Accessibility in Email Design
So, I got to thinking after reading Peter Brown's comment on this thread: https://litmus.com/community/code/1250-removing-paragraph-bottom-margin-in-outlook-com
In dealing with Outlook, Peter asks when a paragraph tag is really necessary. I want to take that a bit further and pose the question: How important is accessibility and semantic markup in email design?
On the web, accessibility is (rightly) a priority for a growing number of developers and designers. But I have yet to see that same level of commitment in email design. I'd argue that it is due to the demands placed on us by email clients and their rendering engines. It's hard to commit to using semantic markup when email clients won't display it properly without jumping through an unreal number of hoops.
Still, I'm wondering if I'm missing something. So, do you worry about accessibility in your email campaigns? Do you have any tips and tricks on making more accessible emails?
Let us know!
Accessibility is a huge topic, with so many different areas to consider and so many hacks we already have to deal with.
I jump between using semantic tags and not, ideally I'd always go semantic but it adds bulk to the mark up and time to the testing. I'll often switch it around for a quick fix.
Also if we're talking semantic code, we shouldn't really be using tables (unless you're displaying a table). Personally I'd hold Microsoft largely responsible for the lack of accessibility, as well as their poor support for the most basic html and css the way they handle scaling is terrible. Generally speaking if you have good responsive code it should scale up pretty easily for people with poor vision but the way Outlook DPI works is ridiculous.</rant>
I think Nathan has a good point, simply including a plain text version for screen readers should fix issues for people using those.
I've also been interested to test support for
speak:none;to potentially hide certain parts of the content from screen readers. Not that I'd use it much, it's just an extra tool to consider.
I keep writing a few sentences then starting over. On one hand, if you keep things simple with styled text and a few images, it should be fairly accessible for most (color blindness, etc). On the other, our horrible markup would be absolutely brutal for someone on a screen reader.
Is the answer simple text-only versions? Pretty hard for plain-text to be non-accessible.
Accessibility is a very important topic for some of our clients (public organisations like the Dutch Government and The Council of the EU). We have invested some time on this topic, and we learned there is a lot you can do make email more accessible.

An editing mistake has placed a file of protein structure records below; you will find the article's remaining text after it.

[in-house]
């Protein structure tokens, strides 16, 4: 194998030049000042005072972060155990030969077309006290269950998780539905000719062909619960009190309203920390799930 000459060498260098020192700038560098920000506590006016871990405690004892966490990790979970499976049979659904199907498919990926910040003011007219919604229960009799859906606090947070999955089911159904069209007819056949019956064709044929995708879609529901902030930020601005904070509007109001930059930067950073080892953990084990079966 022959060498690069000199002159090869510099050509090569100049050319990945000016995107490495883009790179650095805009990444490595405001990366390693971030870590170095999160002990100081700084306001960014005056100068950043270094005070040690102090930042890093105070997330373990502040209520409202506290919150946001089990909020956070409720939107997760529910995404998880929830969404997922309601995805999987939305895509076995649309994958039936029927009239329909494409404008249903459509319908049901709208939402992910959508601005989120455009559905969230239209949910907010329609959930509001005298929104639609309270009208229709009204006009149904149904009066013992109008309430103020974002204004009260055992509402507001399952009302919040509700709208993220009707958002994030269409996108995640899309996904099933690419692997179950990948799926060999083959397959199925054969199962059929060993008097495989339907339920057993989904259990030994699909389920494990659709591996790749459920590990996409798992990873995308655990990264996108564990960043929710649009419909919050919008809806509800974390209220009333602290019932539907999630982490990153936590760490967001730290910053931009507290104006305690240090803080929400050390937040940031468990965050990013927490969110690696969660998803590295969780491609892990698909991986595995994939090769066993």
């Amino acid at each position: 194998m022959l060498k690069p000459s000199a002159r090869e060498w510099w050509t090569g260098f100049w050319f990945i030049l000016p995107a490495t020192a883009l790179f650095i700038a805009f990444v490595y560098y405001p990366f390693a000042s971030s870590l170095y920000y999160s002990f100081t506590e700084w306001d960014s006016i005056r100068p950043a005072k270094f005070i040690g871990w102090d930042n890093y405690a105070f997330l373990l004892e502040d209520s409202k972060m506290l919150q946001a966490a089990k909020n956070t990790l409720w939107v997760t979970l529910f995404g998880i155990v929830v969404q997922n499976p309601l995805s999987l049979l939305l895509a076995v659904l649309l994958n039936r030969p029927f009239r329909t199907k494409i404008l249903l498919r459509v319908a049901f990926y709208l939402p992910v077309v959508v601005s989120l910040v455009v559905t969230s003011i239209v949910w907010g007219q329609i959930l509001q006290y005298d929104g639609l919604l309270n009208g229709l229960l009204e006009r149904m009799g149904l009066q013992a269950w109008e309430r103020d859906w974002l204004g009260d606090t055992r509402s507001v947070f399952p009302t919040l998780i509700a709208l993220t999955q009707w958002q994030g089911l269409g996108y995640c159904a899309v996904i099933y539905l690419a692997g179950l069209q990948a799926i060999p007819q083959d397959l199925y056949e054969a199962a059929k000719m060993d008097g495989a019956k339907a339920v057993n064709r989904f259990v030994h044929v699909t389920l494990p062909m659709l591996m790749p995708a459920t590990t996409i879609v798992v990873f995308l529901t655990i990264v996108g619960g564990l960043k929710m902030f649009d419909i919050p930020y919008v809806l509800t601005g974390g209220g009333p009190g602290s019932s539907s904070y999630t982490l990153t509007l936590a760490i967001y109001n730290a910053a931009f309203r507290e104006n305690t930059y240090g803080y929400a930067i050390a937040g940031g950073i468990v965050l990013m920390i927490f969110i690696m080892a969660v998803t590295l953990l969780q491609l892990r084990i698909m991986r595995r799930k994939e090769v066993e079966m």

I do not believe a text-only version solves your accessibility problems because it lacks hierarchy and semantics. You can let a screen reader read this text, but without knowing the structure of the text it will not be easy to understand. Download a screen reader and give it a try: you will be horrified!
Hierarchy and semantics allows screen readers to understand the structure of your email. When the screen reader understands the structure, it will allow the user to navigate through the email. This is extremely important because it means users can now skip the articles they don’t want to read, and spent time on articles they do want to read. In other words: they are in control.
Support for accessibility features of email clients is problematic, but most emails have a link to an “online version”. In other words: it lets you read your email in a web browser. And yes: web browser do support a lot of accessibility features.
It would be great if you could share some of your experience in an article here at Litmus or on a blog. Not many people have to deal with these issues on a day to day basis unless they have clients like you mention, related to public organisations, governments etc. It's the same situation with the large majority of developers saying "stop supporting IE7, it is 2015!" versus the ones that understand there are clients that just have to have support for older browsers.
Yes, Maarten, please work up an article. I for one, am potentially facing doing HTML work for a large company that encompasses all people. The only way we'll start to learn more about this is to share.
Sorry, for the late reply, but i think i've got something better than an article. I'm working on an accessibility checker for email. it's noi as technical as most wcag checkers, and i hope it will give a quick impression about the accessibility of your email.
you can find it here: http://www.accessible-email.org
as said: it's work in progress, so let me know what you think. for now it can check "online-versions" of email, using an URL, but i'm planning to make also possible to paste some HTML into an simple HTML-editor and check that.
I'd be interested to know how accessible all the email clients out there are and whether creating semantically correct emails could help in that respect.
Agree with all the points raised by you guys already - while I would very much like to create a beautifully designed, semantically coded email, the hoops I'd have to jump through to make that design with semantic code would result in some pretty horrendous looking code.
I guess implementing simple things like
tabindexcould be a simple place to start with and enabling access keys - thought I've not done any testing to see if any of that works in email.
I know this post is pretty old, but I was wondering if you're still using
tabindexin emails and exactly how you're using them. Our emails don't read horribly at the moment, but I'm working to make them better.